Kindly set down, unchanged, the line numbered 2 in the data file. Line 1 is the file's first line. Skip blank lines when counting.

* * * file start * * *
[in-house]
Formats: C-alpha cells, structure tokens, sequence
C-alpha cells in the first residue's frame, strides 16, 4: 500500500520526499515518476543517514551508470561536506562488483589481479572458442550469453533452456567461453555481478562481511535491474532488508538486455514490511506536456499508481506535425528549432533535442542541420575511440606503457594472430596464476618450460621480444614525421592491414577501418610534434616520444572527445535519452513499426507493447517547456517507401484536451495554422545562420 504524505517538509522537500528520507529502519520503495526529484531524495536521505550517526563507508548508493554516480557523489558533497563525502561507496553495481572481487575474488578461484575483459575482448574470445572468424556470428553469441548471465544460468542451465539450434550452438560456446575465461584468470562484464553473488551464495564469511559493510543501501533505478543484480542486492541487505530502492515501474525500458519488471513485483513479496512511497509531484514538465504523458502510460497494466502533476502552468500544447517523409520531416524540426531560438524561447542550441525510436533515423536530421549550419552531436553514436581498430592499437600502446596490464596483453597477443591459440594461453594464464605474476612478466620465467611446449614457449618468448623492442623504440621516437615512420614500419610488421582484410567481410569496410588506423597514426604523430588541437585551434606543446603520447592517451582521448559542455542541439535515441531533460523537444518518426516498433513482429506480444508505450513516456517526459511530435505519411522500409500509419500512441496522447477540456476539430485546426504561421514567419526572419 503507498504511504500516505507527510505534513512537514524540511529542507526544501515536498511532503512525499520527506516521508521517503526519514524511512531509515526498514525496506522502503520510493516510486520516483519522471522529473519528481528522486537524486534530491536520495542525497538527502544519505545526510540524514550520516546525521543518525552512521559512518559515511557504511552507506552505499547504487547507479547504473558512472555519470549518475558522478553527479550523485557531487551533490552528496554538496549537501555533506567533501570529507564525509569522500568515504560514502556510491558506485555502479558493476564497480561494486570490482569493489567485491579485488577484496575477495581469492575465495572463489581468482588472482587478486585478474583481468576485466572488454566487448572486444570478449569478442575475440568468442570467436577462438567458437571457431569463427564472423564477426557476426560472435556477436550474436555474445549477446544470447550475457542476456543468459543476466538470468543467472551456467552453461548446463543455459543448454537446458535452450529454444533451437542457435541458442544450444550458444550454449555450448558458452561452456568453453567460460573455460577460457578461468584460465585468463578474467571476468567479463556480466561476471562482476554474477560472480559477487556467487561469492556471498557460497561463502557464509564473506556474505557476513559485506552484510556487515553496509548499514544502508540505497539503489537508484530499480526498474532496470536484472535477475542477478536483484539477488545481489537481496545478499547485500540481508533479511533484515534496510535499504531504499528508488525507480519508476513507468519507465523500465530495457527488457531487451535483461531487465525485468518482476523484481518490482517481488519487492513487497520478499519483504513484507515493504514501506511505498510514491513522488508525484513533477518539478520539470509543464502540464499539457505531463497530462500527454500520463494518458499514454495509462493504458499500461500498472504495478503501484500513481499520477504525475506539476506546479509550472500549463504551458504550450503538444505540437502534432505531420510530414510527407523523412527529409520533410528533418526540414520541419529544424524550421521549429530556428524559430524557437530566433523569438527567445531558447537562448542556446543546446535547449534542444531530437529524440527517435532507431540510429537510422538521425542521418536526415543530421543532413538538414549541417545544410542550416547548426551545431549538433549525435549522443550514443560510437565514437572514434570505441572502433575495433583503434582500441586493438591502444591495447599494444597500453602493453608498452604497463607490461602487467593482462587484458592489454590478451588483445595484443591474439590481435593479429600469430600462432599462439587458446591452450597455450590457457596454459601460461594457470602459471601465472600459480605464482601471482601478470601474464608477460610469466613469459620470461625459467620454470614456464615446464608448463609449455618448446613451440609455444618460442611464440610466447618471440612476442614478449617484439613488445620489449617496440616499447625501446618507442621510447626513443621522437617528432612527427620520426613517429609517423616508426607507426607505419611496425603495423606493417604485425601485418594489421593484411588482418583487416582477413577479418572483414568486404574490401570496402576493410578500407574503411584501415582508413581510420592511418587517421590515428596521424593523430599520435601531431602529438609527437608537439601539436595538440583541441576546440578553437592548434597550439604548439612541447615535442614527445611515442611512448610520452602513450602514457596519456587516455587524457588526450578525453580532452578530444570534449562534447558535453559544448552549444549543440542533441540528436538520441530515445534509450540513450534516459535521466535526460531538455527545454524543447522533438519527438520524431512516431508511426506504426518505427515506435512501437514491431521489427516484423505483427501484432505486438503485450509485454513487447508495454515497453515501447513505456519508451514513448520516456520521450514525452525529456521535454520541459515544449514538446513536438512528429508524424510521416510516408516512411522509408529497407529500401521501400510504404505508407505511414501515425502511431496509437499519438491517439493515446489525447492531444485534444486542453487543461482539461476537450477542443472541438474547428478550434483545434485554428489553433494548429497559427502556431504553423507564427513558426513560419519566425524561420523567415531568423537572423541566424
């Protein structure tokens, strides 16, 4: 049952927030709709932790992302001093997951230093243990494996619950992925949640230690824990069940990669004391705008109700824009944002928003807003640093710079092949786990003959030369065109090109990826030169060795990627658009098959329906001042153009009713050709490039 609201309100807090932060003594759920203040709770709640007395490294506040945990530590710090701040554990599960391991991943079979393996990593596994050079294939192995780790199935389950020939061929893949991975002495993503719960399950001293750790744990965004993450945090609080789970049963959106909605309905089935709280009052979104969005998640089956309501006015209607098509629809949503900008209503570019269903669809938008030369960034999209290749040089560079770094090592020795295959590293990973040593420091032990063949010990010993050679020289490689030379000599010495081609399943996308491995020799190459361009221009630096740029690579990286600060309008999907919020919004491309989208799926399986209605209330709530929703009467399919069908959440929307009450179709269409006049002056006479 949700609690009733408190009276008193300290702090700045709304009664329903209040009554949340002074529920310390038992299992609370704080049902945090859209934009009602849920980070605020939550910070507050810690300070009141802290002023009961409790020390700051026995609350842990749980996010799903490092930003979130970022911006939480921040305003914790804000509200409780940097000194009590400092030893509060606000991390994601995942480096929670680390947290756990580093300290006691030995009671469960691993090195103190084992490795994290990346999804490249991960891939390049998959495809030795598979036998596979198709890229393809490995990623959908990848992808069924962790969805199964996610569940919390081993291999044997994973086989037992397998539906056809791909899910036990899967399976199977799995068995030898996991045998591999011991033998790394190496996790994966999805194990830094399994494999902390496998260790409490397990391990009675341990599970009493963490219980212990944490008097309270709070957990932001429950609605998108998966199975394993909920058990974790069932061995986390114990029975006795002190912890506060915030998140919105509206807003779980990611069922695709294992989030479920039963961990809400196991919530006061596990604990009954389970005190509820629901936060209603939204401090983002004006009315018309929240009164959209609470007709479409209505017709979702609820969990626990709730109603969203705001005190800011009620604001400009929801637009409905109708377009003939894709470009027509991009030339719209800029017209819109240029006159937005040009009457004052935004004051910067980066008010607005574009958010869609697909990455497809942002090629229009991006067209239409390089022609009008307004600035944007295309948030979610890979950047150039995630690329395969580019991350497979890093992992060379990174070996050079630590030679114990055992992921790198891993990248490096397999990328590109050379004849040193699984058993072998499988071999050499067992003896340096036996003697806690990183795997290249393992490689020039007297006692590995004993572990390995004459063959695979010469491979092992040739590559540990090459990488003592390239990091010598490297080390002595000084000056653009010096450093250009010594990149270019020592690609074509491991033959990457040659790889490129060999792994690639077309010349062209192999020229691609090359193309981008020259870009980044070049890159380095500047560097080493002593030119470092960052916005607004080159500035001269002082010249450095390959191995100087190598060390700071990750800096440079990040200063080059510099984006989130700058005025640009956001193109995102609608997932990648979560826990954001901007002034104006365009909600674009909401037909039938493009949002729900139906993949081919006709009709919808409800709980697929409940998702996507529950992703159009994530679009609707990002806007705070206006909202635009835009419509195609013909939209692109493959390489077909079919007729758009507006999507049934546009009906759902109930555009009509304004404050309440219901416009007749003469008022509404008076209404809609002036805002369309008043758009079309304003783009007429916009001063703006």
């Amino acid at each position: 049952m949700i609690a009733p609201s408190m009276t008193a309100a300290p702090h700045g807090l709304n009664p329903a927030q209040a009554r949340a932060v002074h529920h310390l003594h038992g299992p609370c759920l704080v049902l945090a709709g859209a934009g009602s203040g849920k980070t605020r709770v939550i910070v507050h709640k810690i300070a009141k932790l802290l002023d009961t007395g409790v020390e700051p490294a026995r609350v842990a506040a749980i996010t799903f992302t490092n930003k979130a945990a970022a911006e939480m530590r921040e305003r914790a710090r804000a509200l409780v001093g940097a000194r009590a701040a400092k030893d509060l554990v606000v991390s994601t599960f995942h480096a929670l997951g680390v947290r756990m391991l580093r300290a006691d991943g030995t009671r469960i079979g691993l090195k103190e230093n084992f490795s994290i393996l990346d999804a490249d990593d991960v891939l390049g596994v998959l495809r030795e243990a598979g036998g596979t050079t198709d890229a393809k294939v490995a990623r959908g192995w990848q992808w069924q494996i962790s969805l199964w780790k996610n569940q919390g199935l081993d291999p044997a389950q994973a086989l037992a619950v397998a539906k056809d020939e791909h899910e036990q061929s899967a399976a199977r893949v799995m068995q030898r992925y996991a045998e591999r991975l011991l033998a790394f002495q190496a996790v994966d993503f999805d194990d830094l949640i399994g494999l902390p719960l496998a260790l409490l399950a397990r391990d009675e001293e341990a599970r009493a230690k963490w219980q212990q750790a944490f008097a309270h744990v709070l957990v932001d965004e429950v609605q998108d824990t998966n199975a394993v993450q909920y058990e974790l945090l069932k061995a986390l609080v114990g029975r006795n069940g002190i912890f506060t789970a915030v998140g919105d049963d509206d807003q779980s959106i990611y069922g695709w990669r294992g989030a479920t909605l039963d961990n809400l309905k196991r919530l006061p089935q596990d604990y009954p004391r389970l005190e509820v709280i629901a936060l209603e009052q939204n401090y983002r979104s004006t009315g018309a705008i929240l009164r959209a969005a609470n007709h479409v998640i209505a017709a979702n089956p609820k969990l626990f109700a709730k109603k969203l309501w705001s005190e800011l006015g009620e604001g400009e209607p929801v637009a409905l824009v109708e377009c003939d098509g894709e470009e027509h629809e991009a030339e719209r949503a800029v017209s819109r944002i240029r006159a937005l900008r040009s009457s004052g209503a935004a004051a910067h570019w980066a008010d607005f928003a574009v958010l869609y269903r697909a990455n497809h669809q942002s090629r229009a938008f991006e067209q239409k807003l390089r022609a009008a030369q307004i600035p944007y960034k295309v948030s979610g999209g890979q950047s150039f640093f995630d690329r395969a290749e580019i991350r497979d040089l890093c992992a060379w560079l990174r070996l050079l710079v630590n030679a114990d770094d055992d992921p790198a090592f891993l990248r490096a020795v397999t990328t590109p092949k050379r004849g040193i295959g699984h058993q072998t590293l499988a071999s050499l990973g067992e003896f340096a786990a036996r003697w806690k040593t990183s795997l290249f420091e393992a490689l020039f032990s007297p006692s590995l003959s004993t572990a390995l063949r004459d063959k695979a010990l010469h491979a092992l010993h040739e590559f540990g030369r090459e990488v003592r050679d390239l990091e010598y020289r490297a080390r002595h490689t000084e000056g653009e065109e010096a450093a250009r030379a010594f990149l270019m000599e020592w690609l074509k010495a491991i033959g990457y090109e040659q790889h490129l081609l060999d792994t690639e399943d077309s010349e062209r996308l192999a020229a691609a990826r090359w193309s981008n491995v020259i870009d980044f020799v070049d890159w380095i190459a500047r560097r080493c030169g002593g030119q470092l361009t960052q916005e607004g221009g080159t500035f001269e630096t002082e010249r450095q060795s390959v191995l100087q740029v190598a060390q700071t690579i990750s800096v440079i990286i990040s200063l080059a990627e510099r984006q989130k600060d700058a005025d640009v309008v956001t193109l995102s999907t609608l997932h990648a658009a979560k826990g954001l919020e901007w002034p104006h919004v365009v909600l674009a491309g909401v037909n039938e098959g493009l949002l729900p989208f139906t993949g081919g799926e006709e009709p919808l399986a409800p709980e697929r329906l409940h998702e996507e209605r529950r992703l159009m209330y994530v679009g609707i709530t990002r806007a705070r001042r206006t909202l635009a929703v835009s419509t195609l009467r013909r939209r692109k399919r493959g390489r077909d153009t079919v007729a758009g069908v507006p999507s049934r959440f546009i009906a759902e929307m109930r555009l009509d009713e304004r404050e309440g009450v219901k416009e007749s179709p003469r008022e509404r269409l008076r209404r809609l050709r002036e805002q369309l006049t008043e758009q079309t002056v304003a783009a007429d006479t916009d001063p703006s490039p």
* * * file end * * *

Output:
Formats: C-alpha cells, structure tokens, sequence